What do all these events mean for equity markets, for government bonds, for commodities and for currencies?
Those kinds of questions get a real workout at these times in the financial media, which inevitably finds a wide divergence of opinion from market observers.
Figure 1 shows the performance of the S&P 500 in 22US election years dating back to 1928.
You can see in four of those years, the market fell. In the other 18 instances, it rose. But the truth is this sample size is too small to make any definitive conclusions. And, in any case, it is extremely hard to extract the political from other influences on markets.
For example, the worst annual market outcome during a US presidential year in this sample was 2008 when Barrack Obama defeated Republican nominee John McCain. But if you recall that was also the year of the collapse of Lehman Brothers and the global financial crisis.
Another down year for the market was 2000, the year Republican George W Bush defeated Democrat Al Gore in a tight contest. But that was also the year of the collapse of the bull market in technology stocks, the so-called “tech wreck”.
The point is that at any one time markets are being influenced by a myriad of signals and events— economic indicators, earnings news, technological change, trends in consumption and investment, regulatory and policy developments and geopolitical news, to name a few.
So even if you knew ahead of time the outcome of an election in one country, how would you know that events elsewhere would not take greater prominence for the markets?
Keep in mind, also, that elections have a limited range of possible outcomes—a clear win for candidate or party ‘A’ or ‘B’, or an inconclusive result. Markets will adjust ahead of time to deal with risks around these outcomes. And the degree to which they move on the result will often depend on how much it varies from the consensus expectation.
So while we have responsibilities as citizens to take an interest in elections, it is by no means clear that these events have long-term implications for our decisions as investors.
That is much more a matter of our own goals and risk appetites, our investment horizons, the structure of our portfolios, our degree of diversification and the costs we pay.
While many people will have a keen interest in political outcomes, academic studies show little pattern in actual market returns during election years.
Pretty much everyone we deal with worries about time, money and the decisions they make. Proper financial planning is the key to resolving these issues. A number of clients we have been introduced to have, in the past, approached a financial planner for advice and been sold commission laden products. Fortunately, these days many financial planners provide good quality financial advice which doesn’t rely upon the sale of a financial product.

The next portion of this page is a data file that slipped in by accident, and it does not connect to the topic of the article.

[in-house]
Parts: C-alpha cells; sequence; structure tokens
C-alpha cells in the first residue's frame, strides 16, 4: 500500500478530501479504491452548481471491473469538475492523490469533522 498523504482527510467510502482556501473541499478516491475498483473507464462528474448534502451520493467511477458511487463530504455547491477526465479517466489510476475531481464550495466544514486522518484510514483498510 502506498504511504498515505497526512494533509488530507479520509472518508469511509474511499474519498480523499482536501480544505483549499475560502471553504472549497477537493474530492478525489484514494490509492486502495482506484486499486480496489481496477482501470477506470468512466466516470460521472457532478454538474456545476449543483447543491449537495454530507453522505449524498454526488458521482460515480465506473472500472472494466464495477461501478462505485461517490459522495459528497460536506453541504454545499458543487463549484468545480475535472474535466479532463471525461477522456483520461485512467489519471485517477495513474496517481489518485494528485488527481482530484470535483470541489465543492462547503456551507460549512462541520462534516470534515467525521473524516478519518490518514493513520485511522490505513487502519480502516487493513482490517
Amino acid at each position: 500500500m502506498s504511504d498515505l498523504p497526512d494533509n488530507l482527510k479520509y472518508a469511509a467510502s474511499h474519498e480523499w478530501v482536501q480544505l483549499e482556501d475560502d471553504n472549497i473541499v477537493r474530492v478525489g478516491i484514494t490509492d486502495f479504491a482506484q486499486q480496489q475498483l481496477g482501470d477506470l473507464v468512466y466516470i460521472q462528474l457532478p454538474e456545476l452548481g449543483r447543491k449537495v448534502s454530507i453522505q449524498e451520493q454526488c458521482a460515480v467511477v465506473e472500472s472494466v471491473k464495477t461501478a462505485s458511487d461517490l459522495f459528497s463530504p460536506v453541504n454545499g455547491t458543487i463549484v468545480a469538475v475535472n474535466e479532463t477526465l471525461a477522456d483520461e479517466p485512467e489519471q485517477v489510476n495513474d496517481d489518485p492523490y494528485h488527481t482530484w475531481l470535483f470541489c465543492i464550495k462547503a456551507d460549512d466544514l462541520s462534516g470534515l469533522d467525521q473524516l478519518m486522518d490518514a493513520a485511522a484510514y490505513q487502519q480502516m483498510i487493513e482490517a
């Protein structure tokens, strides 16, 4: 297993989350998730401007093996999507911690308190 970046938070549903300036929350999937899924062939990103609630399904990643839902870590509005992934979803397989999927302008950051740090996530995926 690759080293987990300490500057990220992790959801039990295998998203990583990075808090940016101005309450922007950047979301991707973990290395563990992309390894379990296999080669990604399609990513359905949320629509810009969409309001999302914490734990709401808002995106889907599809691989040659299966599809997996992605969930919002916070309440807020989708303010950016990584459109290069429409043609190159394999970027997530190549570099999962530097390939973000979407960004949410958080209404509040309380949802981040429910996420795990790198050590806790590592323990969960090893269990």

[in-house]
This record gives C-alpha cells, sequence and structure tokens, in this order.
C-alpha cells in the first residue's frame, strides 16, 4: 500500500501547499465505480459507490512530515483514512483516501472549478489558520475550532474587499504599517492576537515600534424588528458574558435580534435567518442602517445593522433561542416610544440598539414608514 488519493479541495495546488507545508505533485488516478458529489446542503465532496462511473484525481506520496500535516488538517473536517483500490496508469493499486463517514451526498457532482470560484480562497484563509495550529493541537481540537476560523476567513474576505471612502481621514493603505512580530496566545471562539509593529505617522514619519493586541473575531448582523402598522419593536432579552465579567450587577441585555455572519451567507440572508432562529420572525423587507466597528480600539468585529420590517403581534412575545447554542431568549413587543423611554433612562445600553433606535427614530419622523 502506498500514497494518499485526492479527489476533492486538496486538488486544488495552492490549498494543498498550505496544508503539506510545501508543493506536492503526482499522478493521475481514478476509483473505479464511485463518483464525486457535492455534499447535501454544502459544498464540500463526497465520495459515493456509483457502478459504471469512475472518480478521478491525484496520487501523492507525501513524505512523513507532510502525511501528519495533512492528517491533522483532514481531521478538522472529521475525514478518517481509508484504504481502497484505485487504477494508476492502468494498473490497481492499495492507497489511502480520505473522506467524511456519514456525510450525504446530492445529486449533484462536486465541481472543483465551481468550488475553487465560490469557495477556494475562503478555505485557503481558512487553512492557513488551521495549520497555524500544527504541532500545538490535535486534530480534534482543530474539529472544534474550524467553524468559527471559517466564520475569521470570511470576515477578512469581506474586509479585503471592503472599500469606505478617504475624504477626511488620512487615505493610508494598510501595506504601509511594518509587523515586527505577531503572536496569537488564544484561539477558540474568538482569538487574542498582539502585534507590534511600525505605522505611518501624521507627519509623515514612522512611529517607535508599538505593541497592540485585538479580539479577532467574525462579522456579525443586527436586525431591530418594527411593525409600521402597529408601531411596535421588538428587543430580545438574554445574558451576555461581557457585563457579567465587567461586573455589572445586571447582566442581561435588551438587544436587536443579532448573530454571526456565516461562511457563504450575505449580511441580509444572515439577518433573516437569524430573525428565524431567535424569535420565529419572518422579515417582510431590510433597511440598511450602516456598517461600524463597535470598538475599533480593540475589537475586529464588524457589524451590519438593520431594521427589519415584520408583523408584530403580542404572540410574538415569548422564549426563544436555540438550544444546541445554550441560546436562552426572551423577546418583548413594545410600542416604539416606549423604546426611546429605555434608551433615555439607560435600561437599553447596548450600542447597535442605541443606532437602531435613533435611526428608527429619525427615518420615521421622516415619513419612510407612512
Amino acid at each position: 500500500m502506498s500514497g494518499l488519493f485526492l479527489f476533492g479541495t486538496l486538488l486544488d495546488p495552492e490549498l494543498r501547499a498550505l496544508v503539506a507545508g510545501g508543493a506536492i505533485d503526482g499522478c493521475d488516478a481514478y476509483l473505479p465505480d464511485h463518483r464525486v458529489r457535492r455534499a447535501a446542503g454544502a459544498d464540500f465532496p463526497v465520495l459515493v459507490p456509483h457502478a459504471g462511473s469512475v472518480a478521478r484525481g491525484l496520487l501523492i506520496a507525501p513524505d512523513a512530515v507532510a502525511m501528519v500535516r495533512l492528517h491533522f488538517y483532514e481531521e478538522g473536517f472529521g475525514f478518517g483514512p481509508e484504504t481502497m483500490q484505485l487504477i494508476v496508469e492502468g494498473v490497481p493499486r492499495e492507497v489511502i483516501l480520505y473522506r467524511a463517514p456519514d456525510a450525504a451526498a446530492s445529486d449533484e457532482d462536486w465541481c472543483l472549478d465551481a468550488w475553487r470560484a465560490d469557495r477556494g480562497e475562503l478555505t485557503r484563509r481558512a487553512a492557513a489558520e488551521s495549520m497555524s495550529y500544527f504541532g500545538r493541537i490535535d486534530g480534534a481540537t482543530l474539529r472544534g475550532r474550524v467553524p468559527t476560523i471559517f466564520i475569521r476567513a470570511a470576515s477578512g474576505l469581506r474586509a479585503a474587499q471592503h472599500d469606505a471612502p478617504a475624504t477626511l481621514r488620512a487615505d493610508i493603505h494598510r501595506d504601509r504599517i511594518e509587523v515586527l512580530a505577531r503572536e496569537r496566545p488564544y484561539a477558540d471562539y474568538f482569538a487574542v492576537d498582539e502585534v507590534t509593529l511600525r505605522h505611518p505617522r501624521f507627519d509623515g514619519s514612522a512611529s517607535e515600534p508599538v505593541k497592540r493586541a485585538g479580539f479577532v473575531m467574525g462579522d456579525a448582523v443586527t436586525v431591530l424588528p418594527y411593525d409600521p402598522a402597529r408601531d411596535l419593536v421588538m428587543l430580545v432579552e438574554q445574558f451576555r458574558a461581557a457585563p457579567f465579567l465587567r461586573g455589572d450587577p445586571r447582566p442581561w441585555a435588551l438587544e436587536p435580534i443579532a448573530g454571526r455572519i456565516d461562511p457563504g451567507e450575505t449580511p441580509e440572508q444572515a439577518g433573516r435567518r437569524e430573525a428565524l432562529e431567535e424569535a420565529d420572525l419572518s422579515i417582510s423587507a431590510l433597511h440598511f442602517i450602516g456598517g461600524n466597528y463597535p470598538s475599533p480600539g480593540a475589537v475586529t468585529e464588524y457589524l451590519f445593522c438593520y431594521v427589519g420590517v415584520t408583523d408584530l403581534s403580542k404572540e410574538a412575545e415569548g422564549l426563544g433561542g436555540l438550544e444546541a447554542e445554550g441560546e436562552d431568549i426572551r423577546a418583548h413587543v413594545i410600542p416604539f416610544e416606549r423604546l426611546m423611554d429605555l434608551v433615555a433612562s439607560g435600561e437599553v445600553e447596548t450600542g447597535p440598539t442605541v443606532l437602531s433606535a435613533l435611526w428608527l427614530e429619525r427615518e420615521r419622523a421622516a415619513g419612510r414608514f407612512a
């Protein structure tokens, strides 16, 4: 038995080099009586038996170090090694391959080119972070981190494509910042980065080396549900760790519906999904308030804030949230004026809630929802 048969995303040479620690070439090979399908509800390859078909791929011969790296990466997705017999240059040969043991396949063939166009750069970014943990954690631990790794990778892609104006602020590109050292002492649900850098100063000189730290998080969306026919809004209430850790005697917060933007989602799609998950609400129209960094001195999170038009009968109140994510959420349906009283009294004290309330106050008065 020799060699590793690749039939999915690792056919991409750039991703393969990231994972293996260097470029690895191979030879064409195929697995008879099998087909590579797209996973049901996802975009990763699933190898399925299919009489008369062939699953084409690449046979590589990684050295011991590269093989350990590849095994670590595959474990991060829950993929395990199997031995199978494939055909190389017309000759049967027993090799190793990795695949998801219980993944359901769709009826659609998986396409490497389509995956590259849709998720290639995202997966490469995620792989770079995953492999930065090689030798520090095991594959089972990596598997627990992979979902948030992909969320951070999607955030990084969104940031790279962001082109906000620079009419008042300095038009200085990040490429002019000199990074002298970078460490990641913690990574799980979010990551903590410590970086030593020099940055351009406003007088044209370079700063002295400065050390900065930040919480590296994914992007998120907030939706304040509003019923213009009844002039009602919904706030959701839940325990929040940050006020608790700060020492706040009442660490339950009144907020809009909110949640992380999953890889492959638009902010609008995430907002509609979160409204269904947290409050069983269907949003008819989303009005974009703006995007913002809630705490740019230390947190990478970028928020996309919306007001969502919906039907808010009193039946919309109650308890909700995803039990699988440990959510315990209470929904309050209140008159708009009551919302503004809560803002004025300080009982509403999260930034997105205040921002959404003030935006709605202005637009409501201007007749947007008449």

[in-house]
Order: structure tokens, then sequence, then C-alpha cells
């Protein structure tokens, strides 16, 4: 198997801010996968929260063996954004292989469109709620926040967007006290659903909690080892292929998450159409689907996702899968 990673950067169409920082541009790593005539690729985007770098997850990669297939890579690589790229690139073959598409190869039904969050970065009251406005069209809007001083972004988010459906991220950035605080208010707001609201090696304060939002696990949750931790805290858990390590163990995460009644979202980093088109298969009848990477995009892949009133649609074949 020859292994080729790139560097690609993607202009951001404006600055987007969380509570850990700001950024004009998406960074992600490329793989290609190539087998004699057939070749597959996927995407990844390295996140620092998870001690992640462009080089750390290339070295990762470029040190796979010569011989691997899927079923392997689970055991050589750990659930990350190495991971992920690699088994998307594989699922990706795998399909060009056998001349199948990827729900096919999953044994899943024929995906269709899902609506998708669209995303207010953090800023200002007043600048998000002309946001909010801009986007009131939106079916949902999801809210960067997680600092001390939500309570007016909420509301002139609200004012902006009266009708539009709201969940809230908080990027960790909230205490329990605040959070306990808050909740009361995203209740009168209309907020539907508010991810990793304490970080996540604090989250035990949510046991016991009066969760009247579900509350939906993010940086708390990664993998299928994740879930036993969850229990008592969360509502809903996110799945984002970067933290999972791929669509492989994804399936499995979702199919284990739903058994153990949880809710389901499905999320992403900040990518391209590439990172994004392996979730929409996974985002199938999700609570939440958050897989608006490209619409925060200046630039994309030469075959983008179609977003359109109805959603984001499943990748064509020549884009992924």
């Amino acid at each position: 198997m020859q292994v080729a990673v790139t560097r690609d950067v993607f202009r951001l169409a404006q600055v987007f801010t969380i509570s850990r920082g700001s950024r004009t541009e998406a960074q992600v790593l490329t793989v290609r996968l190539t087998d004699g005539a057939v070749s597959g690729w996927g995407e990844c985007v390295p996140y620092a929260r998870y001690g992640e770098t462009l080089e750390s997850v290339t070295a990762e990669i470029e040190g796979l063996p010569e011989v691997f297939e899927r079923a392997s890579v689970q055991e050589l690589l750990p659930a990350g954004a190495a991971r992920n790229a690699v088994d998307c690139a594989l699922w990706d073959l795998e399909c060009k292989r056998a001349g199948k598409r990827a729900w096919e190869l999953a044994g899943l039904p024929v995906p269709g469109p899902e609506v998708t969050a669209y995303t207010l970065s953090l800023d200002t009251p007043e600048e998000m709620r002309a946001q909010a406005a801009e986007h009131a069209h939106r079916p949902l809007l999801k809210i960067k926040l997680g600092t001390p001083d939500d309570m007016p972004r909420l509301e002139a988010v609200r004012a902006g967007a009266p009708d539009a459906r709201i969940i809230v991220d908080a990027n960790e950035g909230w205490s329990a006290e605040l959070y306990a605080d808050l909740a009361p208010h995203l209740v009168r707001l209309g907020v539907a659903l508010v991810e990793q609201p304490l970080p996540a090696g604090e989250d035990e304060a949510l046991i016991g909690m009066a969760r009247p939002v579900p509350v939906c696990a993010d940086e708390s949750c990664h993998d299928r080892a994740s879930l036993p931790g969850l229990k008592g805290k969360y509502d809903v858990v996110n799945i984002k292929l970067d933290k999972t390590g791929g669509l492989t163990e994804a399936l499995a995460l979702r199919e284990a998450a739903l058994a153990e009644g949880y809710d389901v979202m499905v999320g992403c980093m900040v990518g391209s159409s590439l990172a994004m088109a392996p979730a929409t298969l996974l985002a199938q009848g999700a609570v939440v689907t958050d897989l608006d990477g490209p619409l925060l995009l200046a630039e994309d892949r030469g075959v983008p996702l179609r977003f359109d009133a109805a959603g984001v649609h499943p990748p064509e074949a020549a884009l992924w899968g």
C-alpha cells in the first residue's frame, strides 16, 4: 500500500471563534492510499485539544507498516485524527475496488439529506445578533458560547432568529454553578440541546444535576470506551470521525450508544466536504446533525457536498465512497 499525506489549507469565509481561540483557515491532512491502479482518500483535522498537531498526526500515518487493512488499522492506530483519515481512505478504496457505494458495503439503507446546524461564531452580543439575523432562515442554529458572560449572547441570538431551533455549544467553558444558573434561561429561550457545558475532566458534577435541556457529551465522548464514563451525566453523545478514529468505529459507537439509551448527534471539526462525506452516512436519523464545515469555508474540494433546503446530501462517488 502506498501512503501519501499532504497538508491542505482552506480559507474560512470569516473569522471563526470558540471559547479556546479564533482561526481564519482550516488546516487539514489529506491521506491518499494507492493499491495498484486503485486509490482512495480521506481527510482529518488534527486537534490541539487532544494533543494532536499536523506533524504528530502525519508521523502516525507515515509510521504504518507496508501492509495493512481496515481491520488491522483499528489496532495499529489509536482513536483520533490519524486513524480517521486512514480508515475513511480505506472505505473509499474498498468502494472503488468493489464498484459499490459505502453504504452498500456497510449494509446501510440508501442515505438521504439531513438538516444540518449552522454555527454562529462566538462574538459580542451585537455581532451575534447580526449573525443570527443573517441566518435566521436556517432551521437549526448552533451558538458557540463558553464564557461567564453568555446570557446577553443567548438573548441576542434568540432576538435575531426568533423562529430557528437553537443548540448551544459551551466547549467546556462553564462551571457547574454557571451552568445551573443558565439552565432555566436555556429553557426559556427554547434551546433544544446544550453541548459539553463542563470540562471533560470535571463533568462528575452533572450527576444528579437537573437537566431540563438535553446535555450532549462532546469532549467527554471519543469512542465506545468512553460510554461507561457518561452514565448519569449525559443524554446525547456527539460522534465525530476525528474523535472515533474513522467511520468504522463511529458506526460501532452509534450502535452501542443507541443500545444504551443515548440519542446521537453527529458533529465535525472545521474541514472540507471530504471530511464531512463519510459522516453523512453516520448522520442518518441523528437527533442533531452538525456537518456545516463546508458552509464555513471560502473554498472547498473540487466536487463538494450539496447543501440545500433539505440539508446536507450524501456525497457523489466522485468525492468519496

Many people don’t know what true financial planning is, or how this could help them. Rather than put together a few clever words to explain this, it’s better to consider the questions financial planning aims to answer. Here are a few examples:
- Will we be able to maintain our standard of living?
- When will I be able to retire or, more importantly, achieve financial freedom?
- Will we need to downsize our property or sell other assets to live the life we want?
- What happens if one or both of us require long-term care?
- What is the position if one of us dies?
- Can we help support our children and grandchildren?
- What happens if there is a fall in investment returns?
Good financial planning helps to resolve many of these issues as it can provide clients with the confidence that they have the financial flexibility to survive whatever life and the markets throw at them.
It’s also comforting to know they have a trusted financial expert who understands both the client and their family’s circumstances and goals, who will review their finances over time and help them make the tough decisions they will almost certainly face. Lifetime cash flows, properly structured portfolios, tax efficiency and contingency planning are all areas which a good quality financial planner will use to help build a proper financial plan.
We look to build a long-term relationship from when you arrive with a bag full of the financial products that you have bought (or been sold) over the years to such time when these have all been analysed, improved upon if necessary and the initial financial plan implemented. The annual review meeting will be more than a discussion about the last 12 months of market noise and will focus on whether you continue to be on the right track. Meeting your financial and lifestyle goals is what it’s all about and having the confidence to enjoy the opportunities that your wealth allows is what really matters.
The greatest wealth is your peace of mind and that’s what financial planning is really about.